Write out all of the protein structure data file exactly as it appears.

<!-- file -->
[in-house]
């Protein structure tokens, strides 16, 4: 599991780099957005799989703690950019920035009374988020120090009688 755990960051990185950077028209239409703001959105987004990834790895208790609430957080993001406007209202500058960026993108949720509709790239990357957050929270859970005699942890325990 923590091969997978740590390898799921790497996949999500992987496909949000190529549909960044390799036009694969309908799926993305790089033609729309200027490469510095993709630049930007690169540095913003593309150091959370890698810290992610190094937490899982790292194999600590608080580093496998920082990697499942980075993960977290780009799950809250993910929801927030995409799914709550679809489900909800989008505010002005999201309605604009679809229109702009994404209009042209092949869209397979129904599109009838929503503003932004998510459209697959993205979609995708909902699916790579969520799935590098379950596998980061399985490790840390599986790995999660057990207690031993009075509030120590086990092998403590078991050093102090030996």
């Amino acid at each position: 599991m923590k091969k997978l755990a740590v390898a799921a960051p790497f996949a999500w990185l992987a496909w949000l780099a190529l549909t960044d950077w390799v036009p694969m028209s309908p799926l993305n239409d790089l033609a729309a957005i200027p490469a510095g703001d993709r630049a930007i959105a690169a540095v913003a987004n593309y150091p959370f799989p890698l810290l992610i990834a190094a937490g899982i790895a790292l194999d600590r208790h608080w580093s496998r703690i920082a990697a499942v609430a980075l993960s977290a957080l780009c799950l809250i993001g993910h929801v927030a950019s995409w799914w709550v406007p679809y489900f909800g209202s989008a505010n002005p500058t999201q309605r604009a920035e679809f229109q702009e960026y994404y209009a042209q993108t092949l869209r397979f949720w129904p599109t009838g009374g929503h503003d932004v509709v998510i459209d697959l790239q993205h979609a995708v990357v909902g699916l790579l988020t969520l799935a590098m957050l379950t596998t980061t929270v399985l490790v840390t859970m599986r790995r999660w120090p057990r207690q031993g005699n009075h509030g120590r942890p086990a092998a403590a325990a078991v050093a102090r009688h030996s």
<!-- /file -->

[in-house]
């Protein structure tokens, strides 16, 4: 599991780099957005799989703690950019920035009374988020120090009688 755990960051990185950077028209239409703001959105987004990834790895208790609430957080993001406007209202500058960026993108949720509709790239990357957050929270859970005699942890325990 923590091969997978740590390898799921790497996949999500992987496909949000190529549909960044390799036009694969309908799926993305790089033609729309200027490469510095993709630049930007690169540095913003593309150091959370890698810290992610190094937490899982790292194999600590608080580093496998920082990697499942980075993960977290780009799950809250993910929801927030995409799914709550679809489900909800989008505010002005999201309605604009679809229109702009994404209009042209092949869209397979129904599109009838929503503003932004998510459209697959993205979609995708909902699916790579969520799935590098379950596998980061399985490790840390599986790995999660057990207690031993009075509030120590086990092998403590078991050093102090030996």
């Amino acid at each position: 599991m923590k091969k997978l755990a740590v390898a799921a960051p790497f996949a999500w990185l992987a496909w949000l780099a190529l549909t960044d950077w390799v036009p694969m028209s309908p799926l993305n239409d790089l033609a729309a957005i200027p490469a510095g703001d993709r630049a930007i959105a690169a540095v913003a987004n593309y150091p959370f799989p890698l810290l992610i990834a190094a937490g899982i790895a790292l194999d600590r208790h608080w580093s496998r703690i920082a990697a499942v609430a980075l993960s977290a957080l780009c799950l809250i993001g993910h929801v927030a950019s995409w799914w709550v406007p679809y489900f909800g209202s989008a505010n002005p500058t999201q309605r604009a920035e679809f229109q702009e960026y994404y209009a042209q993108t092949l869209r397979f949720w129904p599109t009838g009374g929503h503003d932004v509709v998510i459209d697959l790239q993205h979609a995708v990357v909902g699916l790579l988020t969520l799935a590098m957050l379950t596998t980061t929270v399985l490790v840390t859970m599986r790995r999660w120090p057990r207690q031993g005699n009075h509030g120590r942890p086990a092998a403590a325990a078991v050093a102090r009688h030996s």